CHATHAM – The town has a new conservation agent, its third in six months.
Molly Edson began work last Wednesday, taking over the post vacated earlier this year by Paul Wightman, who moved over to part-time assistant conservation agent. Wightman became conservation agent last December following the resignation earlier in the year of Kristin Andres.
Originally from Newburyport, Edson comes to the job from Florida, where she worked for the state's department of environmental protection. She operated out of the department's Tallahassee office, where she was an environmental specialist most recently working as a coastal construction control line permit manager handling permits for coastal construction below mean high water.
The Chatham job is “a really nice change of pace,” she said. In her last job in Florida she spent much of her time in the office working on regulatory matters, only going into the field a few weeks out of the year. While she found, much to her surprise, that she liked the regulatory side of environmental work, she missed the field work.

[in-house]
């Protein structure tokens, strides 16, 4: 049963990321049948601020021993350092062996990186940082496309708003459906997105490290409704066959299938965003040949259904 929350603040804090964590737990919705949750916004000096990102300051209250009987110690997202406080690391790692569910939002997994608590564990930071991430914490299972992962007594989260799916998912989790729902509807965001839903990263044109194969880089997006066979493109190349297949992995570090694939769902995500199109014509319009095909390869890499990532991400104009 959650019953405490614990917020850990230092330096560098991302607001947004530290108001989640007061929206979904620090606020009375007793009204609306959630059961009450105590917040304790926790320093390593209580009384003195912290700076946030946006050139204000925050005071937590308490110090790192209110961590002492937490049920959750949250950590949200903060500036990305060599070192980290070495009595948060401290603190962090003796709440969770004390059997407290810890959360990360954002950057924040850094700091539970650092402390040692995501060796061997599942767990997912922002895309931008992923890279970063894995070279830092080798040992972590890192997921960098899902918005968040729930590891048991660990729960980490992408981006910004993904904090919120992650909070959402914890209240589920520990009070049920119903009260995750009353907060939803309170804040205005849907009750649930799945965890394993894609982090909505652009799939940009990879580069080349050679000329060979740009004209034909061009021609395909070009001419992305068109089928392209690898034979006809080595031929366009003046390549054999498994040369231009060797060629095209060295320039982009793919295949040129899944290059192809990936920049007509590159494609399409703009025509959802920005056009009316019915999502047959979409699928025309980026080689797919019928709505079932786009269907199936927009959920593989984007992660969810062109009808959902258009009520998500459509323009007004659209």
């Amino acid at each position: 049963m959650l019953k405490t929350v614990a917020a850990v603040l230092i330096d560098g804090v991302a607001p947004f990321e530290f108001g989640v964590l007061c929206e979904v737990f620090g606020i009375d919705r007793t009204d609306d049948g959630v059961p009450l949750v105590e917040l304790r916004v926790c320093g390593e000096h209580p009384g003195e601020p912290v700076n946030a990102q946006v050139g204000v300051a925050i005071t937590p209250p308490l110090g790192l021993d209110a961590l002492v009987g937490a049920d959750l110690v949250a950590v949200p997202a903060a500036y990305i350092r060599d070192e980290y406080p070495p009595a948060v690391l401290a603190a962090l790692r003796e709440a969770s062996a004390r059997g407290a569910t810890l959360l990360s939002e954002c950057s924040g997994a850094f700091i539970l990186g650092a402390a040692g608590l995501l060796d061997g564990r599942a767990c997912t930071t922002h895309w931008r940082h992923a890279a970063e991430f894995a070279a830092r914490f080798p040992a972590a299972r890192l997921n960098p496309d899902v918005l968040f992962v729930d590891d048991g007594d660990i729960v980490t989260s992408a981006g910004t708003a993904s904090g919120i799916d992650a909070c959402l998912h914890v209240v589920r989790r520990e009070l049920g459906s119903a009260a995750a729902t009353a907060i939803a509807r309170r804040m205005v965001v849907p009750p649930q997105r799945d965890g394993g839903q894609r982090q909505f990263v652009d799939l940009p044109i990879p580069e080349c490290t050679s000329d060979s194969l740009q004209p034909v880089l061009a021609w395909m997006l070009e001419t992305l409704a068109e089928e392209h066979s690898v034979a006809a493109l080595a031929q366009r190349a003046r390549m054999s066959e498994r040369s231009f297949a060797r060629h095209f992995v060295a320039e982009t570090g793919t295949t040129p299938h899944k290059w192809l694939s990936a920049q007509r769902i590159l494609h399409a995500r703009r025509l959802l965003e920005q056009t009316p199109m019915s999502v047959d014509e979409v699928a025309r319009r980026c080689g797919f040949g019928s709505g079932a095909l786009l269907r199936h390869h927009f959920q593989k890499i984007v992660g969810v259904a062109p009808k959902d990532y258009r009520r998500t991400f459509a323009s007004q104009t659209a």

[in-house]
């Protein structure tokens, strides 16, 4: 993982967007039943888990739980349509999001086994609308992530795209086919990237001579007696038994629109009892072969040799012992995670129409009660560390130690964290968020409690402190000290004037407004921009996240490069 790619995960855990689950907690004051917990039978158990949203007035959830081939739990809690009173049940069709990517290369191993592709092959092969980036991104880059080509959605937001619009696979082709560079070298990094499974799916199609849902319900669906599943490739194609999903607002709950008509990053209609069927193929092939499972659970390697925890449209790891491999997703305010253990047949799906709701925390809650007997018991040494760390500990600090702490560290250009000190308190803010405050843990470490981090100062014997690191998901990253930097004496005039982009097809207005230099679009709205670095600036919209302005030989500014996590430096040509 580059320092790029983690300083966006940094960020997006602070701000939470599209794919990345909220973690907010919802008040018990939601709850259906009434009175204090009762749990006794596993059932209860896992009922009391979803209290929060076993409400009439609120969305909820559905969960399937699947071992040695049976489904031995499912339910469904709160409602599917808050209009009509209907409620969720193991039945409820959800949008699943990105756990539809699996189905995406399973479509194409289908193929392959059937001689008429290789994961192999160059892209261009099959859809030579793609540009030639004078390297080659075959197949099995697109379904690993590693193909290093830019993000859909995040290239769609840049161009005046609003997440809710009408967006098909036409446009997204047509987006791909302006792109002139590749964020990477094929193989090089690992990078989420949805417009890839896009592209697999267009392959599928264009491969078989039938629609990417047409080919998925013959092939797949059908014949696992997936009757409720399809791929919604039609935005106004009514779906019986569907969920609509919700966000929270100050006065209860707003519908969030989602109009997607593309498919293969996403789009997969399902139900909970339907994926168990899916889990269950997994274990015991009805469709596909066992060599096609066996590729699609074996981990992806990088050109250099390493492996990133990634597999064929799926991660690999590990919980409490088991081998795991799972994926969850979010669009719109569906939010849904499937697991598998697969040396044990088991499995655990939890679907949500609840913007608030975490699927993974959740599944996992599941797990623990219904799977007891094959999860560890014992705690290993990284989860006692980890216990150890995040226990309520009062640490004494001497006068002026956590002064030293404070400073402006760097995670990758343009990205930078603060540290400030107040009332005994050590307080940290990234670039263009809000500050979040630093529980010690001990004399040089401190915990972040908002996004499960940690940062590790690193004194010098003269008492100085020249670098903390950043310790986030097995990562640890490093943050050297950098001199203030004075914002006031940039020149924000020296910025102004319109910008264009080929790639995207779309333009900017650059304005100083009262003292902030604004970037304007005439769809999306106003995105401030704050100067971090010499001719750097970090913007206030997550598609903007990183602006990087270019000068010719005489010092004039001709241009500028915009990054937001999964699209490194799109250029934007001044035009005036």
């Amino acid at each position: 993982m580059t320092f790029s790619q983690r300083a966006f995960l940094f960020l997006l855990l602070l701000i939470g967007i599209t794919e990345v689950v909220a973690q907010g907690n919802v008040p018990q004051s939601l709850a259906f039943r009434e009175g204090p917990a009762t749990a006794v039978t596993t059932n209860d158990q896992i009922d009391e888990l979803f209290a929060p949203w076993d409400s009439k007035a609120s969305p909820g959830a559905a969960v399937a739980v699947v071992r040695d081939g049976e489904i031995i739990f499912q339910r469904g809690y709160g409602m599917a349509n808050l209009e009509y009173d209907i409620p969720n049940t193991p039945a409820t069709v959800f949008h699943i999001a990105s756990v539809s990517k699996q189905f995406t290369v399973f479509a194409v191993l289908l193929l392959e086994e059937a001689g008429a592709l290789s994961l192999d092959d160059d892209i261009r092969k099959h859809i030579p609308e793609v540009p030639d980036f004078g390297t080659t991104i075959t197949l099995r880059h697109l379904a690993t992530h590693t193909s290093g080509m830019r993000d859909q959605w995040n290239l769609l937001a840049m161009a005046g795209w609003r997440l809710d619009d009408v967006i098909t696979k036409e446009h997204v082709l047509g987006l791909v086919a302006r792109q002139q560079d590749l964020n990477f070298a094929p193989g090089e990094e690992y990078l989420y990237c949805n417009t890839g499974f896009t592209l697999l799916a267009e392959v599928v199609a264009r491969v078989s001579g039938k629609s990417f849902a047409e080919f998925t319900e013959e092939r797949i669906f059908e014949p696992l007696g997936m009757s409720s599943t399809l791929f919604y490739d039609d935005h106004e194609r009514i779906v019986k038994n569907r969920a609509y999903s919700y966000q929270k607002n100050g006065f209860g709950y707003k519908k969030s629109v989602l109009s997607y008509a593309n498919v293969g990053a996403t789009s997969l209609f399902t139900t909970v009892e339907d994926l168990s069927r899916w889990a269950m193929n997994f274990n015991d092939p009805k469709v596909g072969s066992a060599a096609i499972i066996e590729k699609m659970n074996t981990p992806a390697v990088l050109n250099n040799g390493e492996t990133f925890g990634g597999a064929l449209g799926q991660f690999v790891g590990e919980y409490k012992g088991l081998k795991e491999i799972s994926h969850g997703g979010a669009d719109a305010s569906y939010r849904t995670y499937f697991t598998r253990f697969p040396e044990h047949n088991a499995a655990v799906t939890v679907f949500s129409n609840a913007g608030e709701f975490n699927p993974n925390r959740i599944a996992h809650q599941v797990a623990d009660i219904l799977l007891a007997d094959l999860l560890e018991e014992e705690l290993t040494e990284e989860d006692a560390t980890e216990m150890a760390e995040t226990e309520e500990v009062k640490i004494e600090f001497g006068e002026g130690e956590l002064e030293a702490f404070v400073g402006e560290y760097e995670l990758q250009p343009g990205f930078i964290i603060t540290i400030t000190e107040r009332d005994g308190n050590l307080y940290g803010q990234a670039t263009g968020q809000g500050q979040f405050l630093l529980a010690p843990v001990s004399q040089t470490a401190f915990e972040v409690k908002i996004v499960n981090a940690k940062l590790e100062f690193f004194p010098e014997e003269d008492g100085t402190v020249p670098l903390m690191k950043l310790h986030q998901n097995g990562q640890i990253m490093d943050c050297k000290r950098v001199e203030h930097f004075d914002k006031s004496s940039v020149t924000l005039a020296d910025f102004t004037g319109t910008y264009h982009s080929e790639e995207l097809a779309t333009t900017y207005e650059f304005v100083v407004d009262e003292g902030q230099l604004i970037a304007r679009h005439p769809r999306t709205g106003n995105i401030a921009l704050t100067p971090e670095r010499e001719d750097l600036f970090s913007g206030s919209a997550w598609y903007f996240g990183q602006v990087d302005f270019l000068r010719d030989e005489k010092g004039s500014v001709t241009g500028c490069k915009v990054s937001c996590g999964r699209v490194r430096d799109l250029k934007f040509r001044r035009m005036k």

“I really like the balance of going out in the field as well as still doing the regulatory side of it,” she said of her new job.
Edson has a bachelor's degree in environmental studies from Mount Holyoke College in South Hadley, and a master's degree in aquatic environmental science from Florida State University in Tallahassee. She has completed additional course work in marine science from the Five Colleges Coastal and Marine Science Program in Massachusetts and the School for Field Studies in the British Virgin Islands. She also served as an intern with the National Oceanographic and Atmospheric Administration in North Carolina and at the Marine Biological Laboratory in Woods Hole.
After more than eight years in Florida, she decided to move back to Massachusetts to be closer to her family, she said. She was familiar with the Cape from having spent summer vacations in Orleans, and saw the Chatham job as a good match for her skills. She is currently living in Harwich.
The big challenge in the job, she said, will be finding the balance between keeping homeowners happy and protecting the environment. Part of that, for her, is learning both state and local wetlands laws and regulations, although she acknowledges that having learned to read government regulations in her job in Florida makes it a bit easier to understand the local laws.
“Once you learn how to read regulations, they're all kind of easy,” she said.